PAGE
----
Opens on Broadway

The Broadway opening of Thornton Wilder’s Our Town signaled an American revolt against traditional “box set” staging that kept spectators at a distance from the play.

Summary of Event

Having achieved worldwide recognition at the early age of thirty with his second published novel, The Bridge of San Luis Rey (1927), Thornton Wilder, who had been fond of the theater since childhood, harbored an ambition to write plays. By the age of forty, Wilder had published two additional novels to somewhat mixed reviews and had begun to set his sights and expectations on the stage. As early as 1931, he had published a volume of collected short plays, and since then he had translated and adapted at least two European plays for performance on the Broadway stage for such recognized performers as Katharine Cornell and Ruth Gordon. Many of Wilder’s good friends, including Gordon and her then-consort Jed Harris, were Broadway theater people, and Wilder, along with most of his students at the University of Chicago, saw the theater as the most rewarding outlet (personally and professionally, if not financially) then available to creative writers. [kw]Our Town Opens on Broadway (Feb. 4, 1938)
[kw]Broadway, Our Town Opens on (Feb. 4, 1938)
Our Town (Wilder)
[g]United States;Feb. 4, 1938: Our Town Opens on Broadway[09680]
[c]Theater;Feb. 4, 1938: Our Town Opens on Broadway[09680]
Wilder, Thornton
Harris, Jed

Although not born to wealth, Wilder had acquired, with the unexpected success of his second novel, sufficient means and income not only to buy a house for his parents and siblings but also to travel wherever he pleased, with added remuneration along the way for lectures and other public appearances. While traveling in Europe, he had kept his eyes and ears open to various developments in the arts, particularly in the theater.

As a student at Yale University recently mustered out of stateside service during World War I, Wilder had been impressed by the minimalist, “theatricalist” staging of the French director Jacques Copeau, then on worldwide tour with the repertory company he had founded in 1913 at the Théâtre du Vieux-Colombier in Paris. While traveling through Europe in the mid-1930’s, Wilder had reexperienced both French theatricalism (recently refreshed by the import of plays by Luigi Pirandello of Italy) and German expressionism; he had also discussed the elements of literary art at great length with the American expatriate poet and theorist Gertrude Stein, whom he first met when Stein came to Chicago as a visiting lecturer. Drawing eclectically from such “foreign” influences, as well as from his own earlier experiments in playwriting, Wilder in late 1936 conceived and subsequently developed what would in time be seen as the quintessential American play, which would eventually be seen and heard by a larger worldwide audience than any previous American play.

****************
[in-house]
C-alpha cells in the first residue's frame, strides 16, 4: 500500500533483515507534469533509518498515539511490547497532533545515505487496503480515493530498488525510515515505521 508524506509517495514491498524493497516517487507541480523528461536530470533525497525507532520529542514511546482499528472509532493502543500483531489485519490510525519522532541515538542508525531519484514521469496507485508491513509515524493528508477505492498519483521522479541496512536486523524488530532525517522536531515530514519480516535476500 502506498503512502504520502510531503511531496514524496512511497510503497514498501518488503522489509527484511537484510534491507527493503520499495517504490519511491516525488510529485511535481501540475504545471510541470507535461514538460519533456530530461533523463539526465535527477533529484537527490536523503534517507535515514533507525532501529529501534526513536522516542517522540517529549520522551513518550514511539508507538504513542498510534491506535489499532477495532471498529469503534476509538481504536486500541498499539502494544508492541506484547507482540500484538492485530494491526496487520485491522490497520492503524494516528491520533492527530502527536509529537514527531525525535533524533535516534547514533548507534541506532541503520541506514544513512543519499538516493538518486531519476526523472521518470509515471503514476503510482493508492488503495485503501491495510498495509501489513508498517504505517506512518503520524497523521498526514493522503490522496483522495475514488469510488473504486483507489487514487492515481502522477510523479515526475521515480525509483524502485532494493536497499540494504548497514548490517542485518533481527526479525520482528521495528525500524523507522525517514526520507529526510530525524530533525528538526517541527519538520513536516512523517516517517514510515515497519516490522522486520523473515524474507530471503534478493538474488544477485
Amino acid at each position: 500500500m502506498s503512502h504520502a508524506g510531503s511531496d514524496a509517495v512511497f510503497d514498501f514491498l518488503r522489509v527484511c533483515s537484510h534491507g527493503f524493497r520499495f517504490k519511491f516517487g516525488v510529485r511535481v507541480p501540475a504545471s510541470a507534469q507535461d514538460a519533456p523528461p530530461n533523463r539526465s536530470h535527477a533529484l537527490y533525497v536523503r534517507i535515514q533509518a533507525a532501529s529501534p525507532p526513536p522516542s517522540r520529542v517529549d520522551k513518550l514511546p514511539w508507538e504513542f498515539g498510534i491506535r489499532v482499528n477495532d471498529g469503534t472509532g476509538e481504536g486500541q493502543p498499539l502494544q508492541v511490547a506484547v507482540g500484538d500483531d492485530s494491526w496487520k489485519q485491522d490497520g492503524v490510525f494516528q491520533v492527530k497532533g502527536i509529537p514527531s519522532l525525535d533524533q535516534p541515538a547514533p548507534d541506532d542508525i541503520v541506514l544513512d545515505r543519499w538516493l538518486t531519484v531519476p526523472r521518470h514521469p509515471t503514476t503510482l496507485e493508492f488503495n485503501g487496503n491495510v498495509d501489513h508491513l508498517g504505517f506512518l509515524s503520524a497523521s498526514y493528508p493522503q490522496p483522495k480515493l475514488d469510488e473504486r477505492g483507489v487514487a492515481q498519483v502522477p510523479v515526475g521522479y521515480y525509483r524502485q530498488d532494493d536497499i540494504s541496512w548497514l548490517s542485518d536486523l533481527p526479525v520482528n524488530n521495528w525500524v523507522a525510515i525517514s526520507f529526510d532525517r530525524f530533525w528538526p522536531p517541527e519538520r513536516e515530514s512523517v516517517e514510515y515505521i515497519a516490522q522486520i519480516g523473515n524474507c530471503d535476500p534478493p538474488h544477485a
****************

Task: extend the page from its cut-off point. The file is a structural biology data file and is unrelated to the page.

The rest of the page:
Its plotting grounded in classical and medieval literature, Our Town highlights life and death in a New England town between 1899 and 1913. Time and place, however, soon recede into the background; spectators see a bare stage that remains to be furnished by their imaginations, with only occasional help from the Stage Manager, Wilder’s one-man adaptation of the classical Greek chorus. Ladders and shelving are moved around the bare stage by the actors to simulate houses, rooms, and furniture; many props, however, are left to be imagined.

Years earlier, Wilder had accorded to his Yale and Broadway acquaintance Jed Harris the rights of refusal to his first full-length play. In fact, Wilder in 1937 had two such efforts in his briefcase: Our Town and The Merchant of Yonkers (pr. 1938), which he later reworked as The Matchmaker (pr. 1954) and which became the source of the 1964 musical comedy Hello, Dolly! Harris, already well known for his devotion to the bottom line, was quick to choose Our Town, because it offered him and his actors, yet to be chosen, an easy compromise between creative freedom and practical economy. Harris had long sought to combine art with craft and profit. Our Town, perhaps a bit exotic for the prevailing Broadway taste, nevertheless opened at the Morosco Theater on Broadway early in 1938, with future film star Martha Scott in the pivotal role of Emily Webb.

Our Town got off to a slow start, but it gained momentum as the months passed. Failing to acquire the New York Drama Critics Circle Award for which it was nominated, the play nevertheless won the 1938 Pulitzer Prize for drama, with several amateur and student groups quite literally waiting in the wings for performance rights to be released in the spring of 1939. In 1940, Our Town was successfully filmed in Hollywood from a screenplay prepared free of charge by Wilder himself, who had rejected an earlier scenario written by playwright Lillian Hellman.


A quarter century after its less-than-spectacular debut, Our Town had become perhaps the most often read and most frequently performed text in American dramatic history, known at least by name to most literate Americans and respected and performed by theater professionals in Europe. More than a few American theatergoers versed also in the European tradition yet jaded by repeated exposure to bad productions of Our Town in American high schools, where countless prom queens sought to play Emily, would first rediscover the play’s abiding virtues through the medium of European productions, not only in a foreign country but also in a foreign language. After fifty years, the place of Our Town in the worldwide dramatic repertory was even more secure, proving the wisdom and foresight implicit in Wilder’s apparently peculiar blend of foreign and domestic elements.